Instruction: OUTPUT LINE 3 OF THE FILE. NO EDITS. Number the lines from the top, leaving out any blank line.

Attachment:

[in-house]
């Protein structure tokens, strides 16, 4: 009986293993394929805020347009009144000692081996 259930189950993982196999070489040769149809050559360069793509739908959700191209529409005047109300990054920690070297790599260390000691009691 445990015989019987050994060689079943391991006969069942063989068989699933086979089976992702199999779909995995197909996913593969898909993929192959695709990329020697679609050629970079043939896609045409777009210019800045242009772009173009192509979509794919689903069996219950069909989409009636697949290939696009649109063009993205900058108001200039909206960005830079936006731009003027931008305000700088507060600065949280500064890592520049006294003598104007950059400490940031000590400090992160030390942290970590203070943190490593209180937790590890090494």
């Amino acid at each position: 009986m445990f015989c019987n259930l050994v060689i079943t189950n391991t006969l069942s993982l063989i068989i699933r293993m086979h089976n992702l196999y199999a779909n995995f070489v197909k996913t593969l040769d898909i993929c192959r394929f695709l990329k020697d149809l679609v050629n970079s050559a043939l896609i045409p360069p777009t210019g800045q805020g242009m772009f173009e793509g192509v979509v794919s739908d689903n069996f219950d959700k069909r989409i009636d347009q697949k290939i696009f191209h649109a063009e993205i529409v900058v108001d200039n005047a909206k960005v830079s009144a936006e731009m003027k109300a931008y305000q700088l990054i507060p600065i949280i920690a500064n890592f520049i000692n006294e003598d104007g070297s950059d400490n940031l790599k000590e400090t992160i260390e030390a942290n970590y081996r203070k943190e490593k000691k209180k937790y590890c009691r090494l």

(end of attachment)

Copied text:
């Amino acid at each position: 009986m445990f015989c019987n259930l050994v060689i079943t189950n391991t006969l069942s993982l063989i068989i699933r293993m086979h089976n992702l196999y199999a779909n995995f070489v197909k996913t593969l040769d898909i993929c192959r394929f695709l990329k020697d149809l679609v050629n970079s050559a043939l896609i045409p360069p777009t210019g800045q805020g242009m772009f173009e793509g192509v979509v794919s739908d689903n069996f219950d959700k069909r989409i009636d347009q697949k290939i696009f191209h649109a063009e993205i529409v900058v108001d200039n005047a909206k960005v830079s009144a936006e731009m003027k109300a931008y305000q700088l990054i507060p600065i949280i920690a500064n890592f520049i000692n006294e003598d104007g070297s950059d400490n940031l790599k000590e400090t992160i260390e030390a942290n970590y081996r203070k943190e490593k000691k209180k937790y590890c009691r090494l």